Rabinowitz Leaves a Legacy in the Animal and Stuttering Communities
It is with a heavy heart and immense sadness that the Stuttering Foundation announces the death of our longtime board member, spokesman and friend, Dr. Alan Rabinowitz. Dr. Rabinowitz tragically passed away on August 5 at a Manhattan hospital at age 64 after a lengthy battle with leukemia. An internationally renowned conservationist, Alan was the CEO and Chief Scientist of Panthera, a U.S-based nonprofit organization dedicated to preserving the world’s 40 wild cat species. Dubbed the “Indiana Jones of Wildlife Protection” by Time, his high-profile career brought him not only to all corners of the globe fighting for wildlife conservation, but also into the top media outlets throughout the world.
Dr. Rabinowitz served as a board member of the Stuttering Foundation as well as having been a Spokesman for the foundation., “Nobody knew how to stand up for those without a voice better than Alan Rabinowitz,” said Jane Fraser, president of the Stuttering Foundation. “He left a profound legacy in both the animal and stuttering communities.”
Whether at a function about wildlife conservation or one concerning stuttering, the New York City native always recounted his powerful personal anecdote about his childhood stuttering. His stuttering was so severe that he was placed into a special education classroom at his public elementary school. The young boy’s only outlet was being able to speak fluently to animals. His father realized how his speaking to animals brought Alan fluency and regularly brought him to the famed Bronx zoo. When Dr. Rabinowitz would speak fluently to the tigers and jaguars in their cages, he would always tell them that if he were ever by some miracle able to overcame his stuttering that he would use the gift of a voice to fight for the jaguars, tigers and other animals of the world. He promised to be their voice. He most definitely fulfilled his promise.
Alan Rabinowitz graduated from McDaniel College in 1974 with degrees in biology and chemistry, and from there went on to the University of Tennessee, receiving his M.A. in ecology in 1978 and his Ph.D in ecology in 1981.
The zoological career of Dr. Rabinowitz is far too expansive to cover in one article. While working in Myanmar in 1997, he identified four new species of mammals; his work in Myanmar ultimately resulted in establishing the Hukawng Valley Tiger Reserve in northern Myanmar, which is roughly the same size as the state of Vermont. More recently, over the course of several years he chiefly responsible for the establishment of the “Jaguar Corridor”, which begins in Mexico and runs through Argentina, encompassing 13 of 18 nations in which jaguars breed.
When summing up the fusion of his experiences as a person who stutters and a zoologist at a Stuttering Foundation workshop, he said, “For the past 25 years of my life, I have lived in and explored some of the most remote places on earth. I have lived for days in caves chasing bats, I have captured and tracked bears, jaguars, leopards, tigers, and rhinos. I have discovered new animal species in northern Burma and in the cloud forests of the Annamite Mountains. I have documented lost cultures such as the Taron, the world’s only Mongoloid pygmies. I have been called the ‘Indiana Jones of Wildlife’ by Time magazine and given lectures all over the world to thousands of people. Yet not a year has passed, not a country traveled in, when I have not felt again the little stuttering, insecure boy inside who’d come home from school and hide in a corner of his closet. That boy is never far from the surface.”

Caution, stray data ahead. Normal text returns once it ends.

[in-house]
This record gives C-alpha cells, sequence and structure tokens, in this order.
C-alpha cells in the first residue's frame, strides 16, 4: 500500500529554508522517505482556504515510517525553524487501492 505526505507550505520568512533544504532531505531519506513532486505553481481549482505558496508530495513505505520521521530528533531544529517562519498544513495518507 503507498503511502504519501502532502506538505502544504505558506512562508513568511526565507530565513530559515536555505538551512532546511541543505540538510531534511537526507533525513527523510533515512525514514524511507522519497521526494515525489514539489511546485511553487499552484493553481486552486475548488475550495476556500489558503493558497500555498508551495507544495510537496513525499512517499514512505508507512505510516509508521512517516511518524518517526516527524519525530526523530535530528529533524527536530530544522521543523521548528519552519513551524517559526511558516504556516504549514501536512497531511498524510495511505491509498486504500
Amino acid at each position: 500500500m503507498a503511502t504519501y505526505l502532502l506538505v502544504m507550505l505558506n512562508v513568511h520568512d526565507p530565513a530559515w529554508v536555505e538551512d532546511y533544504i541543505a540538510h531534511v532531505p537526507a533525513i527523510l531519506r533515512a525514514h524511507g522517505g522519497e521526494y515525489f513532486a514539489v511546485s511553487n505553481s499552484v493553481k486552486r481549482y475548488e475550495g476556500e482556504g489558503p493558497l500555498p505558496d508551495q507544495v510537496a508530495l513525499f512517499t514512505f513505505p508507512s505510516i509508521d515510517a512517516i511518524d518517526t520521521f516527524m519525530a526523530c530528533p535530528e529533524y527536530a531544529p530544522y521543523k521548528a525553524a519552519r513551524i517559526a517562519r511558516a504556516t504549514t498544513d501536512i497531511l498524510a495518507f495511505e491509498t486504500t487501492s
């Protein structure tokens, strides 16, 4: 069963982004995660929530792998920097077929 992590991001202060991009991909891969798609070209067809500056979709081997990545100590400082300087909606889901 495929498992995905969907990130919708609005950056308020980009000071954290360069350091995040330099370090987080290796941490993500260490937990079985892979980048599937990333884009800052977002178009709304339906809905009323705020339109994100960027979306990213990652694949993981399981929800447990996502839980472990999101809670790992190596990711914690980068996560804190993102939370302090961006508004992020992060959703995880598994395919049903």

Alan told his inspiring story in a 2011 Stuttering Foundation DVD entitled Stuttering and the Big Cats, which has been widely used in public school speech therapy programs. At the time of the DVD’s release, Jane Fraser, president of the Stuttering Foundation, said, “Alan’s courage is particularly inspiring to young people whose career paths have yet to be decided and for whom stuttering often seems an insurmountable obstacle. Through hard work, perseverance and dedication to his true passions, Alan never let stuttering hold him back from his quest to help endangered animals. We are proud to make this video available and hope that every young person who stutters has an opportunity to hear Alan’s story.”
Dr. Rabinowitz was the author of seven books on wildlife conservation, including the 2014 children's book A Boy and a Jaguar, which detailed his personal experience as a young boy who would always promise the caged big cats at the zoo that he would be their voice if he ever gained his own voice
While the Stuttering Foundation is grateful for the many years of Dr. Alan Rabinowitz’s faithful friendship, his service as a spokesman and as a longtime board member as well as serving in other untitled capacities over the years, we are in awe of all of the amazing accomplishments he achieved during his career through never giving up and never losing sight of the promise he made so many years ago to the caged big cats at the Bronx Zoo. It is probable that all of his successes will not be recounted in news articles on account of the fact that so many of them may not be known.
Both the worldwide stuttering community and the big cats of the world have lost a tireless advocate. The Stuttering Foundation sends our heartfelt sympathies go out to Alan’s wife, son and daughter. The stuttering community knows that his unbelievable impact in saving the big cats of the world was just as great as his impact in helping his fellow people who stutter.
Posted Aug. 8, 2018